I find it wild that we care so much about approval, not just from those in our lives, but also from the departed or a deity. We’re always wondering if we’re doing it right by standards we’ve created in our minds.
I’ve seen people really fall into disappointment that they are unable to celebrate their holy week the way they’ve been accustomed. The way they’ve always done it. The tradition of it simply can’t be attained with social distancing and stay at home orders of the current pandemic.
It’s absolutely okay to feel the disappointment of those parts of life that fall short of our expectations. I just get super curious about it now and ask myself why I’m disappointed about something. Nothing about this weekend is really any different for me, so I have to think back to a time when something didn’t go the way I wanted it to.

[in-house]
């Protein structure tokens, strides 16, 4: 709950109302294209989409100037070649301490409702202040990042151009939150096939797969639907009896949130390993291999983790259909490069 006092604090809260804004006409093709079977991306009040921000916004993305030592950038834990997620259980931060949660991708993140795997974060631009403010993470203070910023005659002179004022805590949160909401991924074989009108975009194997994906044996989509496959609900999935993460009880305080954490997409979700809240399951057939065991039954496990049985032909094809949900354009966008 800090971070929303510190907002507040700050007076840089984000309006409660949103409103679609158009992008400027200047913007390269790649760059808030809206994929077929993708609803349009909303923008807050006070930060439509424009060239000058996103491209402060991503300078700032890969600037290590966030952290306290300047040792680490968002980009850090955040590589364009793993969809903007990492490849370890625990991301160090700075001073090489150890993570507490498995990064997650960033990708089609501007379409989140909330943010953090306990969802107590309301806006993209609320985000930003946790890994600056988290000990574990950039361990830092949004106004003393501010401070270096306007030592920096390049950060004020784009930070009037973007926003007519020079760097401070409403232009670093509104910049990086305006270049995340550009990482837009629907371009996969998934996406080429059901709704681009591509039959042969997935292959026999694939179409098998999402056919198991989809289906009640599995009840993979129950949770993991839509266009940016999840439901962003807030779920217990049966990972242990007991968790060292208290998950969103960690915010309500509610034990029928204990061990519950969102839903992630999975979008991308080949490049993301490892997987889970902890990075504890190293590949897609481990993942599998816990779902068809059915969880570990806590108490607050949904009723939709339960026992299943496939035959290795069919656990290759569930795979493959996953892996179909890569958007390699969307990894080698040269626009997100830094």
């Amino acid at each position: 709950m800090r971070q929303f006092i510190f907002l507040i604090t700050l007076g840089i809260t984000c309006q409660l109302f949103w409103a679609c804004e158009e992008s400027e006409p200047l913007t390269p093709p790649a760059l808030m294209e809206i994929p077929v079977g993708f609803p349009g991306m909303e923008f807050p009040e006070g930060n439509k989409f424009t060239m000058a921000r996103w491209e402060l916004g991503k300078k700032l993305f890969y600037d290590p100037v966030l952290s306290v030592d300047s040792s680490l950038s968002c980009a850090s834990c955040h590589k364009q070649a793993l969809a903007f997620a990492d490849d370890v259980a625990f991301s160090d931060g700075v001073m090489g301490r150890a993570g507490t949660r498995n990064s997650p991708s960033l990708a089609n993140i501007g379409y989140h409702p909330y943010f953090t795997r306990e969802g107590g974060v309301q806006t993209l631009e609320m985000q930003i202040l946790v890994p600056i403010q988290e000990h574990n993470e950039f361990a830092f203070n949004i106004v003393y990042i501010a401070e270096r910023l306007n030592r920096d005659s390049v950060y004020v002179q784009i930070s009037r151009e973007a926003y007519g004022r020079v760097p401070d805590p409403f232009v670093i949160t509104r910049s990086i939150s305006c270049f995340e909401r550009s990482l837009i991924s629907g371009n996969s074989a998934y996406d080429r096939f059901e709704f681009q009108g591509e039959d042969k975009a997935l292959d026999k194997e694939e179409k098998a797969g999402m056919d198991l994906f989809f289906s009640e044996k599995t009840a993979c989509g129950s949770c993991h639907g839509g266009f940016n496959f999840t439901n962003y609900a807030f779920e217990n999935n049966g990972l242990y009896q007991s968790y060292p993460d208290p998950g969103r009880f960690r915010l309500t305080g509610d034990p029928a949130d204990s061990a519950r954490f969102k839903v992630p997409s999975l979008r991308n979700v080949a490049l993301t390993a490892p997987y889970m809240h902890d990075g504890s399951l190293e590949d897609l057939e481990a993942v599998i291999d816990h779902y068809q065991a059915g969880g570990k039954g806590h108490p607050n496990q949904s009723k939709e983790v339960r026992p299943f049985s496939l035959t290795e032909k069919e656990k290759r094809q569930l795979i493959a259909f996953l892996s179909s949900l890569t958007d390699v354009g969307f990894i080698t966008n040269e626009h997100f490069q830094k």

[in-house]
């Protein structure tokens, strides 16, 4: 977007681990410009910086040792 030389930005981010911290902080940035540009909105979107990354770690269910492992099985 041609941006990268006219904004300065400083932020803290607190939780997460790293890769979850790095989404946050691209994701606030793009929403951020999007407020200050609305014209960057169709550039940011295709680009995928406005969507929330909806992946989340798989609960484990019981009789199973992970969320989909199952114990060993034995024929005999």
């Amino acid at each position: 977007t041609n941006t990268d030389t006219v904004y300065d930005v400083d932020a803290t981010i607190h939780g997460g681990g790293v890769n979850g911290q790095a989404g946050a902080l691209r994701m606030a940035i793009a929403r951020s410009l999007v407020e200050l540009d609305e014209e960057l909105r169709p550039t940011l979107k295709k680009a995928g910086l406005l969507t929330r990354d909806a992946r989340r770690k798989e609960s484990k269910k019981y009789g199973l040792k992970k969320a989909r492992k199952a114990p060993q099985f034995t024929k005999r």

This brings me to another theme of late which is high school graduation for the Class of 2020 (or the lack thereof). Most people seem to have resigned themselves to the fact that it’s not happening. At least, not on the timeline or in the manner expected. Not according to tradition. Not the same as it’s always been. I feel for these children.
That is, if it truly is they who mourn the loss of this tradition. Sometimes I wonder if it’s truly the parents who are crushed.
Again, just an opportunity to be honest with ourselves in the absence of judgement – be it our own or someone else’s.